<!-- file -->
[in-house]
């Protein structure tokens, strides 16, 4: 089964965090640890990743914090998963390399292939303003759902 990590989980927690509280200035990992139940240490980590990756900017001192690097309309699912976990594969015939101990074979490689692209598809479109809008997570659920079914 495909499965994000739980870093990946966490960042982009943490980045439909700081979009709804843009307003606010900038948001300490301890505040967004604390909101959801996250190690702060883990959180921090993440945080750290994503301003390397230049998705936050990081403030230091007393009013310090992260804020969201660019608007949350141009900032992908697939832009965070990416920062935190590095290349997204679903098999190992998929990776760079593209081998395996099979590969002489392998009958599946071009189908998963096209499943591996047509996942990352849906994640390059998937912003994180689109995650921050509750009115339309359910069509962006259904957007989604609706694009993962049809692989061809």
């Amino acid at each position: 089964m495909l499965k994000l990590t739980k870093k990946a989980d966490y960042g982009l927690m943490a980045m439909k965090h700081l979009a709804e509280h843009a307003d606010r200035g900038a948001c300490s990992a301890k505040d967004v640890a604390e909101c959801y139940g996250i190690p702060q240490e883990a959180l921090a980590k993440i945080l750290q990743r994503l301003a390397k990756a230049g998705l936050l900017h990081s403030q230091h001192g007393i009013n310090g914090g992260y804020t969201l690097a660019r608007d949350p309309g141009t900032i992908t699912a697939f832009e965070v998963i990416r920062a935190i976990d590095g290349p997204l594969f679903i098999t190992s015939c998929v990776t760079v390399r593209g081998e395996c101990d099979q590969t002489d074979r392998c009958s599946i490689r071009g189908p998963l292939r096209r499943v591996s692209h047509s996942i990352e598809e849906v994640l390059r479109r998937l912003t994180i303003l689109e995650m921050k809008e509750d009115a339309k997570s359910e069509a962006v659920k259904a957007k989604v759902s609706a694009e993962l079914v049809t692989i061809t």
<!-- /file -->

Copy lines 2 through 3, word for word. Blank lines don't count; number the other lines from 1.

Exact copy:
């Protein structure tokens, strides 16, 4: 089964965090640890990743914090998963390399292939303003759902 990590989980927690509280200035990992139940240490980590990756900017001192690097309309699912976990594969015939101990074979490689692209598809479109809008997570659920079914 495909499965994000739980870093990946966490960042982009943490980045439909700081979009709804843009307003606010900038948001300490301890505040967004604390909101959801996250190690702060883990959180921090993440945080750290994503301003390397230049998705936050990081403030230091007393009013310090992260804020969201660019608007949350141009900032992908697939832009965070990416920062935190590095290349997204679903098999190992998929990776760079593209081998395996099979590969002489392998009958599946071009189908998963096209499943591996047509996942990352849906994640390059998937912003994180689109995650921050509750009115339309359910069509962006259904957007989604609706694009993962049809692989061809």
């Amino acid at each position: 089964m495909l499965k994000l990590t739980k870093k990946a989980d966490y960042g982009l927690m943490a980045m439909k965090h700081l979009a709804e509280h843009a307003d606010r200035g900038a948001c300490s990992a301890k505040d967004v640890a604390e909101c959801y139940g996250i190690p702060q240490e883990a959180l921090a980590k993440i945080l750290q990743r994503l301003a390397k990756a230049g998705l936050l900017h990081s403030q230091h001192g007393i009013n310090g914090g992260y804020t969201l690097a660019r608007d949350p309309g141009t900032i992908t699912a697939f832009e965070v998963i990416r920062a935190i976990d590095g290349p997204l594969f679903i098999t190992s015939c998929v990776t760079v390399r593209g081998e395996c101990d099979q590969t002489d074979r392998c009958s599946i490689r071009g189908p998963l292939r096209r499943v591996s692209h047509s996942i990352e598809e849906v994640l390059r479109r998937l912003t994180i303003l689109e995650m921050k809008e509750d009115a339309k997570s359910e069509a962006v659920k259904a957007k989604v759902s609706a694009e993962l079914v049809t692989i061809t």